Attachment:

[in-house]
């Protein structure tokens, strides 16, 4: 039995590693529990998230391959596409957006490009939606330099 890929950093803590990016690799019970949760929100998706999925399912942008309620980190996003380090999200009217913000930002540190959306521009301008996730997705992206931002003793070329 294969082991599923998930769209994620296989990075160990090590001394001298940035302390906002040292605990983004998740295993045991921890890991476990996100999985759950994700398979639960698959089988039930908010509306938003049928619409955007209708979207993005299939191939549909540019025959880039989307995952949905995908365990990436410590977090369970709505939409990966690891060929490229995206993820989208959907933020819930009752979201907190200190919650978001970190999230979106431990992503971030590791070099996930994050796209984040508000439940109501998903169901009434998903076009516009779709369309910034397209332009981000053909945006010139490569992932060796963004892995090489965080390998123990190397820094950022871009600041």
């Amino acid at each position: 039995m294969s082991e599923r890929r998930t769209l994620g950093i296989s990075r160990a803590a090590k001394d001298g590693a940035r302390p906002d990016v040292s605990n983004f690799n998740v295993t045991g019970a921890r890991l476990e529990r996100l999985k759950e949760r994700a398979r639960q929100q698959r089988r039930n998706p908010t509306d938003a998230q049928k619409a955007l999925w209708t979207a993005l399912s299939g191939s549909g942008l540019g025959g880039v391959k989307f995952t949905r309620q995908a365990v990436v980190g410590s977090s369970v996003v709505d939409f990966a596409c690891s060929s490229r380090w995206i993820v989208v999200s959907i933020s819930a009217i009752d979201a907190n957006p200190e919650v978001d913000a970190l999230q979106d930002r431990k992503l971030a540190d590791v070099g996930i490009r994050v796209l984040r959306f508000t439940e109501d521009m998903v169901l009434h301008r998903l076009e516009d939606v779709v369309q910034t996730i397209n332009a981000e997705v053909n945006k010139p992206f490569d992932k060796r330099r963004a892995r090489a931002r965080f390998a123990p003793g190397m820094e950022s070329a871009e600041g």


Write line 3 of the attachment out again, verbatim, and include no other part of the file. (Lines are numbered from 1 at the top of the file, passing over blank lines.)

């Amino acid at each position: 039995m294969s082991e599923r890929r998930t769209l994620g950093i296989s990075r160990a803590a090590k001394d001298g590693a940035r302390p906002d990016v040292s605990n983004f690799n998740v295993t045991g019970a921890r890991l476990e529990r996100l999985k759950e949760r994700a398979r639960q929100q698959r089988r039930n998706p908010t509306d938003a998230q049928k619409a955007l999925w209708t979207a993005l399912s299939g191939s549909g942008l540019g025959g880039v391959k989307f995952t949905r309620q995908a365990v990436v980190g410590s977090s369970v996003v709505d939409f990966a596409c690891s060929s490229r380090w995206i993820v989208v999200s959907i933020s819930a009217i009752d979201a907190n957006p200190e919650v978001d913000a970190l999230q979106d930002r431990k992503l971030a540190d590791v070099g996930i490009r994050v796209l984040r959306f508000t439940e109501d521009m998903v169901l009434h301008r998903l076009e516009d939606v779709v369309q910034t996730i397209n332009a981000e997705v053909n945006k010139p992206f490569d992932k060796r330099r963004a892995r090489a931002r965080f390998a123990p003793g190397m820094e950022s070329a871009e600041g």